The Supreme Court will hear oral arguments next week in a case that could end up easing restrictions on carrying concealed handguns, and the court’s two newest members could greatly influence the proceedings, according to CNN.
Justices Brett Kavanaugh and Amy Coney Barrett, who were both appointed by former President Donald Trump, signaled during their days as lower court judges that they think the courts should reconsider how gun regulations are evaluated.
Kavanaugh wrote, in a 2011 dissent that involved a ban on semi-automatic weapons, that he thinks Supreme Court precedent dictates that judges shouldn’t "recalibrate the scope of the Second Amendment right" due to a "judicial assessment of whether the law advances a sufficiently compelling or important government interest to override the individual right."
He went on to say that although this could cause complications when it comes to cases that involve conditions that did not exist during the writing of the Constitution, "the Constitution is an enduring document, and its principles were designed to, and do apply to modern conditions."
In a 2019 dissent that involved a felon disarmament law, Barrett wrote that judges should focus on text, history, and tradition, specifically of the founders, when considering a firearm restriction, saying that "history is consistent with common sense," and not whether a law helps to advance an issue important to the government.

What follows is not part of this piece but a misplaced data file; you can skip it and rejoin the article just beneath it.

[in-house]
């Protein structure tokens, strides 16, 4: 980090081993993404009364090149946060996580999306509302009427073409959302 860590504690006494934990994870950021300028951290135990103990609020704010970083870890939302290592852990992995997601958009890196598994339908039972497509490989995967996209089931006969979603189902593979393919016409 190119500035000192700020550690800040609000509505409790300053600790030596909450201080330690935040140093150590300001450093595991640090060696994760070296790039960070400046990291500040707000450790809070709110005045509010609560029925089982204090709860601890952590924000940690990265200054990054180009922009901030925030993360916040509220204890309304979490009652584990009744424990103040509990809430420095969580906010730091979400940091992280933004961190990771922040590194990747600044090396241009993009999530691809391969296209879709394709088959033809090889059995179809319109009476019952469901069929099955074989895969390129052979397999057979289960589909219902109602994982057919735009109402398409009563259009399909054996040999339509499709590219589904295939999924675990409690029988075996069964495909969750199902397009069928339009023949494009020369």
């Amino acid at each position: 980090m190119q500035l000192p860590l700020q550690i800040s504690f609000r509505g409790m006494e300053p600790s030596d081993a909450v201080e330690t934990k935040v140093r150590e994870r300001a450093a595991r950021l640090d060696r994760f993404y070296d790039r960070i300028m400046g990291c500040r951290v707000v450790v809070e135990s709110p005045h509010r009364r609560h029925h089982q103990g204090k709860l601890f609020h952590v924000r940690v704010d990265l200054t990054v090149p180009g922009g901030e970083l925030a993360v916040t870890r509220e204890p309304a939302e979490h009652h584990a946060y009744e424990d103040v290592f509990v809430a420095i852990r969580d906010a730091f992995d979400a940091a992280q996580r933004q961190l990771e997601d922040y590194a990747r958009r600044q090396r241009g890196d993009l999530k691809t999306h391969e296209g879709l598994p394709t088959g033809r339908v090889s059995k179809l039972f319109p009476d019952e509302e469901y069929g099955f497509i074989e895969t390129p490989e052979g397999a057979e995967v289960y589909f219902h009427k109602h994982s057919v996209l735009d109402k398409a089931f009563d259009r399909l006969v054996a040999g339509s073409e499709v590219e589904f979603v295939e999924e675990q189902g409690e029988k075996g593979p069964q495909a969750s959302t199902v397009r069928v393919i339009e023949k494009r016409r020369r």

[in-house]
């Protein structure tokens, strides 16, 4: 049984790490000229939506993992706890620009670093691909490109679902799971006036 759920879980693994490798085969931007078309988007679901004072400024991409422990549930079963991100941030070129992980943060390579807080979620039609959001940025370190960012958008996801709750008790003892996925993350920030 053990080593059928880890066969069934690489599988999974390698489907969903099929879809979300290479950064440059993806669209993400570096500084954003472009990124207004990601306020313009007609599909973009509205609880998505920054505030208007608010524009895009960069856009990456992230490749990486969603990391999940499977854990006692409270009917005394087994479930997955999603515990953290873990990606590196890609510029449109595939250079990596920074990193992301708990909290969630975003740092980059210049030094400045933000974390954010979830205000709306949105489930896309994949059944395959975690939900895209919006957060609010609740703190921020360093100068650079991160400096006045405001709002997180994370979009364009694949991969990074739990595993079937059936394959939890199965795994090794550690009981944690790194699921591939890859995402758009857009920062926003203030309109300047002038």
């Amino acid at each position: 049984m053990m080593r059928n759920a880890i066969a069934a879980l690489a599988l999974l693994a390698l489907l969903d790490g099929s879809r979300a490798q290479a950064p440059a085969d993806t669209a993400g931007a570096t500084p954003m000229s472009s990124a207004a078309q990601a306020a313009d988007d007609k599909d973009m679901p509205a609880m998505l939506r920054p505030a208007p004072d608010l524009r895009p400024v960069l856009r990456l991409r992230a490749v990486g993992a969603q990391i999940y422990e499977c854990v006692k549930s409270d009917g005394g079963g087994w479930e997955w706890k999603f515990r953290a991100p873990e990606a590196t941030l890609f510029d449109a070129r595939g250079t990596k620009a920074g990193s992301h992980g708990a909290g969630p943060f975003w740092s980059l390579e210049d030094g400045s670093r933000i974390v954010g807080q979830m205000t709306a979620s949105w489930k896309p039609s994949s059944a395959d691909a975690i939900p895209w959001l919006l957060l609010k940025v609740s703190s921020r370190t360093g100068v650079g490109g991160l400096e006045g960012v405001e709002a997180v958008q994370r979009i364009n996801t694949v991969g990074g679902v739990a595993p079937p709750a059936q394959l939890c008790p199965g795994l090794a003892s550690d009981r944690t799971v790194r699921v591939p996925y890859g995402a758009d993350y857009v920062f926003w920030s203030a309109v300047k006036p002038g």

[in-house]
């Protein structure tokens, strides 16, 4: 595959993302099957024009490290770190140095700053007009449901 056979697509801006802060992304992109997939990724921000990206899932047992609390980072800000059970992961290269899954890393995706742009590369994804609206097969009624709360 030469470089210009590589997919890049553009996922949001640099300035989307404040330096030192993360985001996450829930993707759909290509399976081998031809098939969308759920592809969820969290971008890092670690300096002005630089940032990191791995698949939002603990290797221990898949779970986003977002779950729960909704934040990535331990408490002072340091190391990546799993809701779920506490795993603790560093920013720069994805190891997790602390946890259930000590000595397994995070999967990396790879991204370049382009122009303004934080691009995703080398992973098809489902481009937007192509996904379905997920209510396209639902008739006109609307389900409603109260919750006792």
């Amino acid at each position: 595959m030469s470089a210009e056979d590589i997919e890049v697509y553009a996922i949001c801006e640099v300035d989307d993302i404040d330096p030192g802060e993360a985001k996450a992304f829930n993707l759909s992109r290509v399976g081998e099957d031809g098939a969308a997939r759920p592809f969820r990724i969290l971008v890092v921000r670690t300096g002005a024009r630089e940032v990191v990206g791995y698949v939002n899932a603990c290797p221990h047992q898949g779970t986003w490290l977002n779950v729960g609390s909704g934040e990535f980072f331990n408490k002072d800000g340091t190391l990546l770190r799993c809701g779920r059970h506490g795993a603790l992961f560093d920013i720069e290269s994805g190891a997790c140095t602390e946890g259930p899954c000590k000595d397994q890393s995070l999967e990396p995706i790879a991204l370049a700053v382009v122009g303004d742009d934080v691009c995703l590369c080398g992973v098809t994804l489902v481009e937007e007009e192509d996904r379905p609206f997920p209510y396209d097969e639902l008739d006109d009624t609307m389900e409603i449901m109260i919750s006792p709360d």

Supporters of gun restrictions told CNN that they’re concerned that the Supreme Court’s ruling in the upcoming case, New York State Rifle & Pistol Association v. Bruen, could lead the lower courts to strike down firearm regulations.
"Given the significant increase in gun violence around the country, the last thing we need is a decision that would allow lower courts to start striking down strong gun laws simply because they can't find what they think is sufficient support for them hundreds of years ago," Eric Tirschwell, the executive director of Everytown Law, told CNN on Friday.
"In some ways the methodological question of how the justices need to analyze these Second Amendment rights are equally important, and maybe even more important in terms of the spillover effects of this case for future cases," Roman Martinez, an attorney at the law firm Latham & Watkins who has made multiple arguments before the court, told CNN.
"The test that the justices develop to assess the New York statute at issue here will then be used by lower courts to assess the constitutionality of gun restrictions imposed by other states and the federal government," he added, saying, "So the stakes are high."
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